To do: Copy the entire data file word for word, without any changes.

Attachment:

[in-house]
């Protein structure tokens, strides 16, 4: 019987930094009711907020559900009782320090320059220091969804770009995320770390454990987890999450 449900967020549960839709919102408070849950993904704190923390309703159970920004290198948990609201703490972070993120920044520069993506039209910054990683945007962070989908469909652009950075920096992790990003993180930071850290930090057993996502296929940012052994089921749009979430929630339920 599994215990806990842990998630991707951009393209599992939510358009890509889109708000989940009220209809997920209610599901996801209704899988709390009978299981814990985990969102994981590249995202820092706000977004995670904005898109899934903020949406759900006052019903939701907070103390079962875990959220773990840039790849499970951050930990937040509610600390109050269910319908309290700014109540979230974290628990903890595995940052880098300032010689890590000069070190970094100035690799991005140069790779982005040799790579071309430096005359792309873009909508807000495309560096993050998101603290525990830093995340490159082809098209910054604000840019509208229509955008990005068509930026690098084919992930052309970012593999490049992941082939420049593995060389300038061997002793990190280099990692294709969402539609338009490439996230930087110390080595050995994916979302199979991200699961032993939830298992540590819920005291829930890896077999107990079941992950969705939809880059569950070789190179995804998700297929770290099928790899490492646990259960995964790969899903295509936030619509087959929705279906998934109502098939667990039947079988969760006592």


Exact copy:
[in-house]
């Protein structure tokens, strides 16, 4: 019987930094009711907020559900009782320090320059220091969804770009995320770390454990987890999450 449900967020549960839709919102408070849950993904704190923390309703159970920004290198948990609201703490972070993120920044520069993506039209910054990683945007962070989908469909652009950075920096992790990003993180930071850290930090057993996502296929940012052994089921749009979430929630339920 599994215990806990842990998630991707951009393209599992939510358009890509889109708000989940009220209809997920209610599901996801209704899988709390009978299981814990985990969102994981590249995202820092706000977004995670904005898109899934903020949406759900006052019903939701907070103390079962875990959220773990840039790849499970951050930990937040509610600390109050269910319908309290700014109540979230974290628990903890595995940052880098300032010689890590000069070190970094100035690799991005140069790779982005040799790579071309430096005359792309873009909508807000495309560096993050998101603290525990830093995340490159082809098209910054604000840019509208229509955008990005068509930026690098084919992930052309970012593999490049992941082939420049593995060389300038061997002793990190280099990692294709969402539609338009490439996230930087110390080595050995994916979302199979991200699961032993939830298992540590819920005291829930890896077999107990079941992950969705939809880059569950070789190179995804998700297929770290099928790899490492646990259960995964790969899903295509936030619509087959929705279906998934109502098939667990039947079988969760006592």